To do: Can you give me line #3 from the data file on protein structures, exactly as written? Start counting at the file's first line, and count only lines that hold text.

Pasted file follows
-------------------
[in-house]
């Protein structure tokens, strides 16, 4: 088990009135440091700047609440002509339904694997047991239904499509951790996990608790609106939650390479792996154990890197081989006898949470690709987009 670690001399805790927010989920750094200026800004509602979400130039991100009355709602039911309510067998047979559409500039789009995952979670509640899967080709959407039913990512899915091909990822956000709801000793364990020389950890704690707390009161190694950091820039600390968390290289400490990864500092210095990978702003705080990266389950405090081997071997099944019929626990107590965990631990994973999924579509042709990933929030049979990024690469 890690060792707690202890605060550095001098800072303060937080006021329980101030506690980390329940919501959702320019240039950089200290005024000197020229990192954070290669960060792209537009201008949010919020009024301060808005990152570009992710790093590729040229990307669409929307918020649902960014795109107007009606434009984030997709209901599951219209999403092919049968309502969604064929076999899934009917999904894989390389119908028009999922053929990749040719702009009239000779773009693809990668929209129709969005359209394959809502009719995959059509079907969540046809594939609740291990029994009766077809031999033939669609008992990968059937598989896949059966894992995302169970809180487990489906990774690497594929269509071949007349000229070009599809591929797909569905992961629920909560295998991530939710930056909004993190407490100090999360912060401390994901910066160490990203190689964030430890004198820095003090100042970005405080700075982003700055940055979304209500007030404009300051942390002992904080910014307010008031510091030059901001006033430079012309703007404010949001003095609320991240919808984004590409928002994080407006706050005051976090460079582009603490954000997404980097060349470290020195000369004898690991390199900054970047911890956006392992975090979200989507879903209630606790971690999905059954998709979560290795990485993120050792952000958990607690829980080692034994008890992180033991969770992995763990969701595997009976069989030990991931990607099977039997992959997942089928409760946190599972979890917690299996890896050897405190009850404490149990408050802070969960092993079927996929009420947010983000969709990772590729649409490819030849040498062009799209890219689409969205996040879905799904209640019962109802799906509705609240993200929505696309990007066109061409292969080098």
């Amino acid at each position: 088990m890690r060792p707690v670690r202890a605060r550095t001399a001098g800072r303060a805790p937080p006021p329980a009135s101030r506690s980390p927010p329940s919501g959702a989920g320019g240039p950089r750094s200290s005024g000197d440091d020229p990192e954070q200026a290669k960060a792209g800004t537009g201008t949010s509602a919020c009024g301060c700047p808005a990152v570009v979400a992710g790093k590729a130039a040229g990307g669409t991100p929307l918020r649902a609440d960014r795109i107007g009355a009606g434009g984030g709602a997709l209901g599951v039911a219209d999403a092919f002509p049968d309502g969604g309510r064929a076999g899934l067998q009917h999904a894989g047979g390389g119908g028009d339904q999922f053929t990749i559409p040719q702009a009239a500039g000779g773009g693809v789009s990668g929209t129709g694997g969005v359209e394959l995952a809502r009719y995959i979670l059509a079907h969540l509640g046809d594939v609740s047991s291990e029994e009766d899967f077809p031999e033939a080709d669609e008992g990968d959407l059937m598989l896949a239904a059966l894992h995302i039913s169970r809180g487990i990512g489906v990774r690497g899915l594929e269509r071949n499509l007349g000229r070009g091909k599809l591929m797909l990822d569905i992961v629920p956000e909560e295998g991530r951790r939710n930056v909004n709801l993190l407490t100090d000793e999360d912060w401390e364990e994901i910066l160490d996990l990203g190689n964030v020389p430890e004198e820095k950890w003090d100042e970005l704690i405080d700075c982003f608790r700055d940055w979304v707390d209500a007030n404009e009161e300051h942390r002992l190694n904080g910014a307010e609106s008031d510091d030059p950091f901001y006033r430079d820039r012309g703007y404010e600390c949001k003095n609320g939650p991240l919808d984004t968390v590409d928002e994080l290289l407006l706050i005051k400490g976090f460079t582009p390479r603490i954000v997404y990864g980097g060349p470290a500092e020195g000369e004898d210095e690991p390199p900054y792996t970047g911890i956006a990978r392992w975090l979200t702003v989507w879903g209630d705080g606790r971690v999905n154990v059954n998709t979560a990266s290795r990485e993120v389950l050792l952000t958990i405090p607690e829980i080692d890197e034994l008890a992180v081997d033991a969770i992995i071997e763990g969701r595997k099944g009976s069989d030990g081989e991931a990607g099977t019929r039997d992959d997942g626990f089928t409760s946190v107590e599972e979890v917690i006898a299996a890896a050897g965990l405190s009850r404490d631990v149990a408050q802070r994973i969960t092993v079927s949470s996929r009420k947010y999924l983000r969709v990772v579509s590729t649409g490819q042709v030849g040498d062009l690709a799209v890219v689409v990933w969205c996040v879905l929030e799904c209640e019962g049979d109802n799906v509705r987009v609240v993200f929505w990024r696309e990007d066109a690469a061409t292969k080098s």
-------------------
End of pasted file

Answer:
């Amino acid at each position: 088990m890690r060792p707690v670690r202890a605060r550095t001399a001098g800072r303060a805790p937080p006021p329980a009135s101030r506690s980390p927010p329940s919501g959702a989920g320019g240039p950089r750094s200290s005024g000197d440091d020229p990192e954070q200026a290669k960060a792209g800004t537009g201008t949010s509602a919020c009024g301060c700047p808005a990152v570009v979400a992710g790093k590729a130039a040229g990307g669409t991100p929307l918020r649902a609440d960014r795109i107007g009355a009606g434009g984030g709602a997709l209901g599951v039911a219209d999403a092919f002509p049968d309502g969604g309510r064929a076999g899934l067998q009917h999904a894989g047979g390389g119908g028009d339904q999922f053929t990749i559409p040719q702009a009239a500039g000779g773009g693809v789009s990668g929209t129709g694997g969005v359209e394959l995952a809502r009719y995959i979670l059509a079907h969540l509640g046809d594939v609740s047991s291990e029994e009766d899967f077809p031999e033939a080709d669609e008992g990968d959407l059937m598989l896949a239904a059966l894992h995302i039913s169970r809180g487990i990512g489906v990774r690497g899915l594929e269509r071949n499509l007349g000229r070009g091909k599809l591929m797909l990822d569905i992961v629920p956000e909560e295998g991530r951790r939710n930056v909004n709801l993190l407490t100090d000793e999360d912060w401390e364990e994901i910066l160490d996990l990203g190689n964030v020389p430890e004198e820095k950890w003090d100042e970005l704690i405080d700075c982003f608790r700055d940055w979304v707390d209500a007030n404009e009161e300051h942390r002992l190694n904080g910014a307010e609106s008031d510091d030059p950091f901001y006033r430079d820039r012309g703007y404010e600390c949001k003095n609320g939650p991240l919808d984004t968390v590409d928002e994080l290289l407006l706050i005051k400490g976090f460079t582009p390479r603490i954000v997404y990864g980097g060349p470290a500092e020195g000369e004898d210095e690991p390199p900054y792996t970047g911890i956006a990978r392992w975090l979200t702003v989507w879903g209630d705080g606790r971690v999905n154990v059954n998709t979560a990266s290795r990485e993120v389950l050792l952000t958990i405090p607690e829980i080692d890197e034994l008890a992180v081997d033991a969770i992995i071997e763990g969701r595997k099944g009976s069989d030990g081989e991931a990607g099977t019929r039997d992959d997942g626990f089928t409760s946190v107590e599972e979890v917690i006898a299996a890896a050897g965990l405190s009850r404490d631990v149990a408050q802070r994973i969960t092993v079927s949470s996929r009420k947010y999924l983000r969709v990772v579509s590729t649409g490819q042709v030849g040498d062009l690709a799209v890219v689409v990933w969205c996040v879905l929030e799904c209640e019962g049979d109802n799906v509705r987009v609240v993200f929505w990024r696309e990007d066109a690469a061409t292969k080098s």